Perhaps my biggest frustration with the U.S. news media (and yes, I am a card-carrying member) is that we permit the two parties to decide what is “left” and what is “right.” The way it works, roughly, is that anything Democrats support becomes “left,” and everything Republicans support becomes “right.” But that makes “left” and “right” descriptions of where the two parties stand at any given moment rather than descriptions of the philosophies, ideologies or ideas that animate, or should animate, political debates.
There is a good reason why we do it this way. It isn’t the media’s job to police political ideologies, and it wouldn’t be a good idea for us to try. But that leaves ordinary voters in a bit of a tough spot.
The reality is that most Americans aren’t policy wonks. They don’t sit down with think-tank papers or economic studies and puzzle over whether it’s better to address the free-rider problem in health care through automatic enrollment or the individual mandate. Instead, they outsource those questions to the political actors — both elected and unelected — they trust.
Unfortunately, those political actors aren’t worthy of their trust. They’re trying to win elections, not points for intellectual consistency. So the voters who trust them get taken for a ride.
Consider the partywide flips and flops of just the past few years:
— Supporting a temporary, deficit-financed payroll-tax cut as a stimulus measure in 2009, as Sen. John McCain, R-Ariz., and every one of his colleagues did, put you on the right. Supporting a temporary, deficit-financed payroll tax-cut in late 2011 put you on the left. Supporting it in early 2012 could have put you on either side.
— Supporting an individual mandate as a way to solve the health-care system’s free-rider problem between 1991 and 2007 put you on the right. Doing so after 2010 put you on the left.
— Supporting a system in which total carbon emissions would be capped and permits traded as a way of moving toward clean energy using the power of market pricing could have put you on either the left or right between 2000 and 2008. After 2009, it put you squarely on the left.
— Caring about short-term deficits between 2001 and 2008 put you on the left. Caring about them between 2008 and 2012 put you on the right.
— Favoring an expansive view of executive authority between 2001 and 2008 put you on the right. Doing so since 2009 has, in most cases, put you on the left.
— Supporting large cuts to Medicare in the context of universal health-care reform puts you on the left, as every Democrat who voted for the Affordable Care Act found out during the 2010 election. Supporting large cuts to Medicare in the context of deficit reduction puts you on the right, as Republicans found out in the 1990s, and then again after voting for Rep. Paul Ryan’s proposed budget in 2011.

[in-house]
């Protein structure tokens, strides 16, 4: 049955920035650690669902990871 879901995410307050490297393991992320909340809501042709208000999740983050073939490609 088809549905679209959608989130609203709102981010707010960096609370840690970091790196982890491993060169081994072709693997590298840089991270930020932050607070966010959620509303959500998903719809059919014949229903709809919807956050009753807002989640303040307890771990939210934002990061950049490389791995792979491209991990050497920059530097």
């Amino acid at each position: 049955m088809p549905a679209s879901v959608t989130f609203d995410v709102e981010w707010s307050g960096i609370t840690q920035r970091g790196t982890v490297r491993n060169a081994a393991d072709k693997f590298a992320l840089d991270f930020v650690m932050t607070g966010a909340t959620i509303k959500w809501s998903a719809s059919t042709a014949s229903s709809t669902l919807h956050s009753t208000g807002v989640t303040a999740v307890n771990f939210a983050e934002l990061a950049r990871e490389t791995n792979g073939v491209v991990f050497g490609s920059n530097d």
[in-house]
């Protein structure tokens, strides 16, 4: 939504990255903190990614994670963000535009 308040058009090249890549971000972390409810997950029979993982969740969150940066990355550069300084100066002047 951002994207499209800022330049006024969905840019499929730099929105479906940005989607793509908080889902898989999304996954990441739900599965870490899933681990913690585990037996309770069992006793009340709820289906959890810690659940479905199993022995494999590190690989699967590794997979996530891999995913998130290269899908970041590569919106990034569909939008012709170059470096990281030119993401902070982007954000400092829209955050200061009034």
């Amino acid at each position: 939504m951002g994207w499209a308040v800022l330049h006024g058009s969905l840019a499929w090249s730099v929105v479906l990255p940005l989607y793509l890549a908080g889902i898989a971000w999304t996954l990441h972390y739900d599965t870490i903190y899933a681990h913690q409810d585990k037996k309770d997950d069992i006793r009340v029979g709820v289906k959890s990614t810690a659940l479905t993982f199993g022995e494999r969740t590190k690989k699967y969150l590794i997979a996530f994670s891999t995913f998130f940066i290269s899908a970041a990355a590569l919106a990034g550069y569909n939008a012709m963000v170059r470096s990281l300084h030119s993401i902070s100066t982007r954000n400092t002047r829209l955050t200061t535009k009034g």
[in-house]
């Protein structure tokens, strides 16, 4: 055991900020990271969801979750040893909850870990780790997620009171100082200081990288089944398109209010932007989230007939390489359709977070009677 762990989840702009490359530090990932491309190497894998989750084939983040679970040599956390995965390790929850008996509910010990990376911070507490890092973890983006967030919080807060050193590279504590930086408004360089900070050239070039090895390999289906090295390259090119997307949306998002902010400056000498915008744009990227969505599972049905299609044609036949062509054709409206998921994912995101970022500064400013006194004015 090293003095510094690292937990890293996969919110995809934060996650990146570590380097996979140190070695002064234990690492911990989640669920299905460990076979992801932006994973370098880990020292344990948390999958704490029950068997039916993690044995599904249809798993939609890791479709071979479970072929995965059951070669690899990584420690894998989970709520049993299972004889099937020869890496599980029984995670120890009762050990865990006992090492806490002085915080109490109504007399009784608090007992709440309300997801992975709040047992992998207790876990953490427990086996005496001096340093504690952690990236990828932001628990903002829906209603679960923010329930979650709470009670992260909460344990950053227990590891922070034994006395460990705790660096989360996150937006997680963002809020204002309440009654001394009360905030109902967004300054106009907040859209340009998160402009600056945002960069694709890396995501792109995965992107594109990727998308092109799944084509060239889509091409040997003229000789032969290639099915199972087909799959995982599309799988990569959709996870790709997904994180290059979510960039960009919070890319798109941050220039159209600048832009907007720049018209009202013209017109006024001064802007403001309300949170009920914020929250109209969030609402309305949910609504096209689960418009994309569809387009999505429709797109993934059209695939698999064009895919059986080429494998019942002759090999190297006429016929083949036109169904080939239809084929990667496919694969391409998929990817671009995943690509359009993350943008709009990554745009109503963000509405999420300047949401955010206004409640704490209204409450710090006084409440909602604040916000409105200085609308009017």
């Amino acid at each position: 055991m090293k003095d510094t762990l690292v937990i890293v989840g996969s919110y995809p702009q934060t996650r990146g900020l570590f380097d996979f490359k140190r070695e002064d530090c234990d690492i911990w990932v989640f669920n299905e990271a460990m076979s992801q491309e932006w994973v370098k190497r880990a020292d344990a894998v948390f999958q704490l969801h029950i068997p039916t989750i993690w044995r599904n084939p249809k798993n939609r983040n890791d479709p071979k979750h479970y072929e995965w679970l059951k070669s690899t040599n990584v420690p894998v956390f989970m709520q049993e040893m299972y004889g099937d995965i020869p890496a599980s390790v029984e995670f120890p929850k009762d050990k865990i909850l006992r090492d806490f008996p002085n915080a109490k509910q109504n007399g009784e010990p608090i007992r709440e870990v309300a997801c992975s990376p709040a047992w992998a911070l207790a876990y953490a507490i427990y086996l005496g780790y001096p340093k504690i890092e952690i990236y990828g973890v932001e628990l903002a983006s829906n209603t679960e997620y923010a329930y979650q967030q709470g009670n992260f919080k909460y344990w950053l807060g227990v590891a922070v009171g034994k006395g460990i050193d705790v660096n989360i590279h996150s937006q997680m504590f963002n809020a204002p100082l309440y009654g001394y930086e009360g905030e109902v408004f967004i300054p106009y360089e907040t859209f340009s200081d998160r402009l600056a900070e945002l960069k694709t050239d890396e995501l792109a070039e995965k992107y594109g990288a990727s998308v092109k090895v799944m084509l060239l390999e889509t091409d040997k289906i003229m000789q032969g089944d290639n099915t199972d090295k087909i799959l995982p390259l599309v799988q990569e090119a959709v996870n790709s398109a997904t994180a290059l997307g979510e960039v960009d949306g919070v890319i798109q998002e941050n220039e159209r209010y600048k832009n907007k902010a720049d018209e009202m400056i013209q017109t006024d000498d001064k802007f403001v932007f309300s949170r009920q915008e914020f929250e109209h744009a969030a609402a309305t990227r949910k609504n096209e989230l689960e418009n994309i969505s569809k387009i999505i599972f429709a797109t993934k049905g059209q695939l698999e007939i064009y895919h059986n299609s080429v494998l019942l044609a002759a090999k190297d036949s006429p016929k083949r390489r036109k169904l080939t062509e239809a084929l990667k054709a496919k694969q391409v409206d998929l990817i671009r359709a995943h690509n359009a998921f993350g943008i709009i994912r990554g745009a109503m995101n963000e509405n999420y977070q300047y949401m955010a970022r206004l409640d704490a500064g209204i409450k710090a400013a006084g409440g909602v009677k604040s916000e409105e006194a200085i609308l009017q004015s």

— Decrying the filibuster and considering drastic changes to the Senate rulebook to curb it between 2001 and 2008 put you on the right, particularly if you were exercised over judicial nominations. Since 2009, decrying the filibuster and considering reforms to curb it has put you on the left.
— Favoring a negative tax rate for the poorest Americans between 2001 and 2008 could have put you on the right or the left. In recent years, it has put you on the left.
I don’t particularly mind flip-flops. Consistency is an overrated virtue. But honesty isn’t. In many of these cases, the parties changed policy when it was politically convenient to do so, not when conditions changed and new information came to light.
There are exceptions, of course. It’s reasonable to worry about short-term deficits during an economic expansion and consider them necessary during a recession. That’s Economics 101.
But nothing happened to explain the change from 2006, when the individual mandate was a Republican policy in good standing, to 2010, when every Senate Republican, including those who still had their names on bills that included individual mandates, agreed it was an unconstitutional assault on liberty. Nothing, that is, but the Democrats’ adopting the policy in their health-care reform bill.
Flips and flops like these make the labels “left” and “right” meaningless as a descriptor of anything save partisanship over any extended period of time. I could tell you about a politician who supported deficit-financed stimulus policies and cap-and-trade, and I could be describing McCain. Or Newt Gingrich. And I could tell you about another politician who opposed an individual mandate, and who fought deficits, expansive views of executive authority and efforts to reform the filibuster, and be describing Sen. Barack Obama.
Parties — particularly when they’re in the minority — care more about power than policy. Perhaps there’s nothing much to be done about this. And it isn’t clear that the media, or anyone else, should try. But it puts the lie to the narrative that America is really riven by grand ideological disagreements. America is deeply divided on the question of which party should be in power at any given moment. Much of the polarization over policy is driven by that question, not the other way around.
But the voters who trust the parties don’t know that, and they tend to take on faith the idea that their representatives are fighting for some relatively consistent agenda. They’re wrong.
Ezra Klein wrote this for The Washington Post.